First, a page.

Culminating more than a year of advocacy by the Lupus Foundation of America and others, President Donald Trump has signed into law provisions for nearly $19 million in new funding for lupus research and education.
The funding bills, which included $41.7 billion for the National Institutes of Health (NIH), were recently passed by both legislative chambers. The signing marks the first time that more than $15 million for lupus-specific programs has been appropriated by Congress in a single year. It tops the previous high by more than $4 million.
The foundation, in a press release, said that with this signing the government is fully funded for fiscal year 2020, and that lupus programs at the Centers for Disease Control and Prevention (CDC), Department of Defense, Office of Minority Health, and NIH can be expanded.
“These programs are helping us better understand lupus and how it affects those living with it, and accelerating the search for more safe and effective treatments,” the LFA added.
The LFA got what it lobbied for, including an additional $1 million for the CDC’s National Lupus Patient Registry, $250,000 more for the Office of Minority Health’s lupus program, $2.6 billion for the NIH, and a doubling of funding to $10 million for the U.S. Department of Defense’s Lupus Research Program.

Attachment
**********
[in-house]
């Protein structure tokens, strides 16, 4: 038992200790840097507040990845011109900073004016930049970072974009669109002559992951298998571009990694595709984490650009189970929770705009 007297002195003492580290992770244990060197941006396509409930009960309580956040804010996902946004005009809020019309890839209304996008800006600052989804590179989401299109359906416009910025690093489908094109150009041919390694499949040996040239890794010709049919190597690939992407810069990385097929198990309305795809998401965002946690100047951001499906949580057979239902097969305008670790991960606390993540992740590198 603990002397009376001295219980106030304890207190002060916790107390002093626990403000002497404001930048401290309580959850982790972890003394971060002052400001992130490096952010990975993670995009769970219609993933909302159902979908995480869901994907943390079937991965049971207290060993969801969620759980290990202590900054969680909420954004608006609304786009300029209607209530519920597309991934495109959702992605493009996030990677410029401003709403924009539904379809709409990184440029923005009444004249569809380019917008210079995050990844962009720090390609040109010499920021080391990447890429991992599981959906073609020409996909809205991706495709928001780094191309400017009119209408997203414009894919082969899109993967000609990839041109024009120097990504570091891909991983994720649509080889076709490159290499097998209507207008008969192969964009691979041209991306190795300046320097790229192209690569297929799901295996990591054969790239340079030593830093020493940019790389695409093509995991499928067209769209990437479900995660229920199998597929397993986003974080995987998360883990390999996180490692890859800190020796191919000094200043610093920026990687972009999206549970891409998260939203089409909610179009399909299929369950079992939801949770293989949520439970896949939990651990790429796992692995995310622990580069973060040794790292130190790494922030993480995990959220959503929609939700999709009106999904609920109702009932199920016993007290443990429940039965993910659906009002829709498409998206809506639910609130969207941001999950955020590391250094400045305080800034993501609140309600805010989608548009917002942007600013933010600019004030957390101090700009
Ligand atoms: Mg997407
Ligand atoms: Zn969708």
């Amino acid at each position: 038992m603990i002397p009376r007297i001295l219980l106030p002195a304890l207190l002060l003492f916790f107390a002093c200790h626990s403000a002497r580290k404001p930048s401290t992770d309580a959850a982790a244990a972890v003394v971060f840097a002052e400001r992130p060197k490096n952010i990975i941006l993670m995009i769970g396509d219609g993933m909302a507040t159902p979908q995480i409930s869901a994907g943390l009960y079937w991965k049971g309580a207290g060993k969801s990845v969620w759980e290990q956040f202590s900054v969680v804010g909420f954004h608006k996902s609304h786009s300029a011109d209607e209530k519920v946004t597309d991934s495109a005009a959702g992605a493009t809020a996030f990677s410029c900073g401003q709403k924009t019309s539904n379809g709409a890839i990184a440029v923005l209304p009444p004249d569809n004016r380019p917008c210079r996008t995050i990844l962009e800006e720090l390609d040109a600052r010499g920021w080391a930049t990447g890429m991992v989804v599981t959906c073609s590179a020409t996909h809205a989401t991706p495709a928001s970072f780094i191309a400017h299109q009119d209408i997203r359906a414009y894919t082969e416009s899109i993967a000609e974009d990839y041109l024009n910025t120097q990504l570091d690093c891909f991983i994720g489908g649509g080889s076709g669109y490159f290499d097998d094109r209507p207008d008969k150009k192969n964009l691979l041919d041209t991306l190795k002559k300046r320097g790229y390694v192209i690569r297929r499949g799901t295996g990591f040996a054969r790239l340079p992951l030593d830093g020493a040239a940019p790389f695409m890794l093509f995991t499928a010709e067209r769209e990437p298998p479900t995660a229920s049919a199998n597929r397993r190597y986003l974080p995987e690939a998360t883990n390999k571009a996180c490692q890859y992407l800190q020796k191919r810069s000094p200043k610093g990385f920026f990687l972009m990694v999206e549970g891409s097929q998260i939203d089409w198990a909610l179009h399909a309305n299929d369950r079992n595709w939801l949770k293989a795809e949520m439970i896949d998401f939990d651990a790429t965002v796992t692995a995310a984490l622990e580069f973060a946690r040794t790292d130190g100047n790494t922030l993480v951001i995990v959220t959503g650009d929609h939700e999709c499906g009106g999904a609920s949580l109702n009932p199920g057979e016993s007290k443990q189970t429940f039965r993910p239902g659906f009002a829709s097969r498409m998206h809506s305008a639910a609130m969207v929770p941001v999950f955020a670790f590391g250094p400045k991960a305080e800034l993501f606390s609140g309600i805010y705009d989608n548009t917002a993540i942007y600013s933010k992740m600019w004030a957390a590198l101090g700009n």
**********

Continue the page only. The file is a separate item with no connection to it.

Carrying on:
“Today is a monumental day in lupus advocacy, and a victory of this magnitude would not be possible without the daily support of lupus advocates and their commitment to raising their voices and educating their members of Congress about the disease,” the organization said.
Lupus advocates began pressing their case on Capitol Hill more than a year ago. They worked to ensure legislators’ awareness of lupus and its effects, and what specific funding was needed. At the 2019 National Lupus Advocacy Summit in Washington, D.C., in March, more than 350 advocates from 33 states met with congressional members. More than 1,300 advocates also sent lawmakers roughly 4,400 emails. Those efforts were followed by meetings and other behind-the-scenes activity.
“We are grateful to every lupus advocate for their tireless work over the past year, and we hope this victory can serve as motivation to continue the fight as we strive for even bigger success next year and beyond,” the LFA said.
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